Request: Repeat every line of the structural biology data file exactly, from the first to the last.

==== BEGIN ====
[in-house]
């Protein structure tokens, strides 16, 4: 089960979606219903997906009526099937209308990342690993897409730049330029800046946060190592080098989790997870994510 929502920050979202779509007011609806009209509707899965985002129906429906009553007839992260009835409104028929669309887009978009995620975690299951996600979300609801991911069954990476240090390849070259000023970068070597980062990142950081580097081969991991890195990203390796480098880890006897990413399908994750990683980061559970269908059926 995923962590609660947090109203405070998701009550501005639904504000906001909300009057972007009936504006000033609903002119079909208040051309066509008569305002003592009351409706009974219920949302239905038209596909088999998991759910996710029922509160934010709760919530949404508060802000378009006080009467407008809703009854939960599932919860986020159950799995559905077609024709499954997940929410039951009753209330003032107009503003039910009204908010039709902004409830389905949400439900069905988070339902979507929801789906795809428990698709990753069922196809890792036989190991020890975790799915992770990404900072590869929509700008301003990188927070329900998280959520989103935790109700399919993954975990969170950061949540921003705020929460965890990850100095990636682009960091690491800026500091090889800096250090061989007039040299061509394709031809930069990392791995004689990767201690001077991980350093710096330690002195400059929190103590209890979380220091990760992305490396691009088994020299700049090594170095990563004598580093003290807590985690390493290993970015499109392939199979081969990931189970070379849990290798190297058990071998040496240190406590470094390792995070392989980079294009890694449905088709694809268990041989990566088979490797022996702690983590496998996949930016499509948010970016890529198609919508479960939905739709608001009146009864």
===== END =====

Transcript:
[in-house]
């Protein structure tokens, strides 16, 4: 089960979606219903997906009526099937209308990342690993897409730049330029800046946060190592080098989790997870994510 929502920050979202779509007011609806009209509707899965985002129906429906009553007839992260009835409104028929669309887009978009995620975690299951996600979300609801991911069954990476240090390849070259000023970068070597980062990142950081580097081969991991890195990203390796480098880890006897990413399908994750990683980061559970269908059926 995923962590609660947090109203405070998701009550501005639904504000906001909300009057972007009936504006000033609903002119079909208040051309066509008569305002003592009351409706009974219920949302239905038209596909088999998991759910996710029922509160934010709760919530949404508060802000378009006080009467407008809703009854939960599932919860986020159950799995559905077609024709499954997940929410039951009753209330003032107009503003039910009204908010039709902004409830389905949400439900069905988070339902979507929801789906795809428990698709990753069922196809890792036989190991020890975790799915992770990404900072590869929509700008301003990188927070329900998280959520989103935790109700399919993954975990969170950061949540921003705020929460965890990850100095990636682009960091690491800026500091090889800096250090061989007039040299061509394709031809930069990392791995004689990767201690001077991980350093710096330690002195400059929190103590209890979380220091990760992305490396691009088994020299700049090594170095990563004598580093003290807590985690390493290993970015499109392939199979081969990931189970070379849990290798190297058990071998040496240190406590470094390792995070392989980079294009890694449905088709694809268990041989990566088979490797022996702690983590496998996949930016499509948010970016890529198609919508479960939905739709608001009146009864």